Nordic Lights Film Festival in Seattle, Washington

The Nordic Heritage Museum is pleased to present the first annual Nordic Lights Film Festival! Join us Oct. 23-25 for contemporary, award-winning films from Denmark, Finland, Iceland, Norway, and Sweden to SIFF Cinema at McCaw Hall

Admission is $7 for Members; $10 for non-members. Admission to the children’s feature (Saturday, 10:00 a.m.) is discounted: $8 for adults, $6 for adult Members, $4 for children. A festival pass is available for $50 for Members; $60 for non-members. All movies are subtitled.

All ticket holders are cordially invited to the opening reception including welcoming remarks and refreshments.

Film Festival Schedule:

FRIDAY, October 23:

7:00 Opening reception

7:30 Everlasting Moments (Sweden and Denmark)

SATURDAY, October 24:

10:00 My Uncle Loved the Color Yellow (Sweden), Mystery of the Wolf (Finland)

1:00 Misty Mountain (Iceland), Herdswoman (Sweden/Sami)

3:00 Lights in the Dusk (Finland)

7:30 When Elvis Came to Visit (Sweden), Flame and Citron (Denmark)

SUNDAY, October 25:

2:00 Family Reunion (Iceland), The World in Denmark (Denmark)

3:30 Little Man (Denmark), Back Soon (Iceland)

7:00 Black Ice (Finland)

9:00 Mr. Mustache (Norway), Dead Snow (Norway)

About the Films:

Back Soon (Iceland)

Anna Hallgrimsdottir, a poetess, dishwasher, and marijuana dealer in her late thirties, lives in Reykjavik with her two sons. This humorous look at Icelandic life follows Anna over 48 hours as she sells her drug business.

Black Ice (Finland)

Black Ice is a suspenseful drama about an unlikely relationship between two women. The main char-acters, Saara and Tuuli, are irresistible and unpredictable women of equal strength who are both connected to the same man.

Dead Snow (Norway)

The group of friends had all they would need for a successful Easter vacation: cabin, skis, snowmobile, toboggan, copious amounts of beer, and a fertile mix of the sexes. Certainly, none of them had anticipated not returning home alive! However, the Nazi-zombie battalion haunting the mountains surrounding the aptly named Oksfjord (Axefjord) had other plans…

Everlasting Moments (Denmark and Sweden)

In a time of social change and unrest, war and poverty, a young working-class Swedish woman, Maria, wins a camera in a lottery. The decision to keep it alters her whole life. Directed by Lars Troell

Family Reunion (Iceland)

A modern-day coming-out story about a young Icelandic woman living in New York, returning to Iceland for a family reunion. How will the family take her news?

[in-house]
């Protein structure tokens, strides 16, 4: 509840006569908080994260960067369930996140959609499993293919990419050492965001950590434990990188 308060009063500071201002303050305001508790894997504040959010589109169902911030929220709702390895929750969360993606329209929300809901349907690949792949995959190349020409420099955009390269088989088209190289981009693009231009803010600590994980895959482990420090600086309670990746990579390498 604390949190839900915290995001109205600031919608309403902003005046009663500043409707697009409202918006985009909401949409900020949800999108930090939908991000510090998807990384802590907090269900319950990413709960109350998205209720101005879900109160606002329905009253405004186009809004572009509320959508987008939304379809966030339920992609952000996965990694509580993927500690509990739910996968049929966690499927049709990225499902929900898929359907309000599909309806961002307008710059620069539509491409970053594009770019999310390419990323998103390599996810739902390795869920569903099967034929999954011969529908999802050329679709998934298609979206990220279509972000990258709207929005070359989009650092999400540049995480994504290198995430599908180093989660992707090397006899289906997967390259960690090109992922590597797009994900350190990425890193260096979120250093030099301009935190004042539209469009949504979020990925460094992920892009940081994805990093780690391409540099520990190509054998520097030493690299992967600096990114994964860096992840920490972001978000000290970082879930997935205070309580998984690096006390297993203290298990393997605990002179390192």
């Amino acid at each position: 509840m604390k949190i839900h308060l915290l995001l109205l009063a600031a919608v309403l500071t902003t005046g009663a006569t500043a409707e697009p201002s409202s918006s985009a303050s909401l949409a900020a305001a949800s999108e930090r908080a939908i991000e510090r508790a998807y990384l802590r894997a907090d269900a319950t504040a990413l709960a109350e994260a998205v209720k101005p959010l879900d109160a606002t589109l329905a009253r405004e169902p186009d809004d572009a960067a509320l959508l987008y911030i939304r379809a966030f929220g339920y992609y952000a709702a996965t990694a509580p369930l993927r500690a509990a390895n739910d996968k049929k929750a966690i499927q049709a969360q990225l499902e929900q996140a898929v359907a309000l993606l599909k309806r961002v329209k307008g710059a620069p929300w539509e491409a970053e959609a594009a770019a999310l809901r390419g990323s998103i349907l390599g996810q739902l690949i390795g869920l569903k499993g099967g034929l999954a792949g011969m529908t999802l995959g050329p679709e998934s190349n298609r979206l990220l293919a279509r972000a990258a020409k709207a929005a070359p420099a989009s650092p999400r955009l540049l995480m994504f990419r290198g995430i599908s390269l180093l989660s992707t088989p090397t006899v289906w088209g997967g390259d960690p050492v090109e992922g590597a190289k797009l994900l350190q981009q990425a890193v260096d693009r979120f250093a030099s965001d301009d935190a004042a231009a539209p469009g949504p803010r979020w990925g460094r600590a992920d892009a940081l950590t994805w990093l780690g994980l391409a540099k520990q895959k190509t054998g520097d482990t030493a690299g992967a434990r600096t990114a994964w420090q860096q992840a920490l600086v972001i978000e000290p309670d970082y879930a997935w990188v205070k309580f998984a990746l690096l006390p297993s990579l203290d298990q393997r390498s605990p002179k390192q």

Flame and Citron (Denmark)

In occupied Denmark, resistance fighters Flame and Citron are charged with liquid-ating Danish informers. In the struggle for freedom, all zones appear gray, and it becomes increasingly unclear who is friend and who is foe. Based on true events.

Herdswoman (Sweden)

Herdswoman is about three Sami women to whom reindeer herding is not only an occupation but a way of life. The film explores the vulnerability of indigenous peoples in modern society and conflicts surrounding rights to land and water.

Lights in the Dusk (Finland)

Koistinen, a lonely night watchman, is exploited by criminal elements because of his longing for love. This movie, directed by acclaimed Finnish director Aki Kaurismäki, concludes the trilogy that started with Drifting Clouds and continued with The Man Without a Past. Directed by Aki Kaurismaki

Little Man (Denmark)

Eight-year-old Mathias is writing an essay for school entitled “How to Understand Women”. His fieldwork turns out to be quite difficult.

Misty Mountain (Iceland)

While based in a remote NATO radar station in Iceland in the late 1960s, Warren occasionally time traveled into the future, to the year 2006. Now, as his former destination in time becomes his present, he returns to prevent the death of the woman he fell in love with during his travels

Mr. Mustache (Norway)

Mr. Mustache is a film about men and their mustaches. Through several interviews woven together as a lively collage, the film’s ten participants convey both the disadvantages and positive effects of the hair growing beneath their noses.

My Uncle Loved the Color Yellow (Sweden)

A tragicomic short about a moving relationship between a boy and a rather special uncle.

Mystery of the Wolf (Finland)

A family film set in the wilderness of Finnish Lapland. Twelve-year-old Salla defends the wolves that are a threat to the local livelihood, reindeer husbandry.

When Elvis Came to Visit (Sweden)

An intimate film about a small, yet momentous, meeting in Sweden between Lukas and the young boy Elvis, whose parents are from Iran. Lukas, not an immigrant-friendly person, tries to keep his distance, but the young boy’s innocence gradually affects him.

The World in Denmark (Denmark)

With an even-keeled narrative, Max Kestner’s film takes us on a kaleidoscopic tour around Denmark.

Tickets are available through the SIFF Cinema Box Office at www.siff.net or (206) 464-5830. SIFF Cinema at McCaw Hall is located at 321 Mercer Street in Seattle.

For information, please contact Charlotte Lehmann at (206) 789-5707, ext 21., or email her at

charlotte@nordicmuseum.org.

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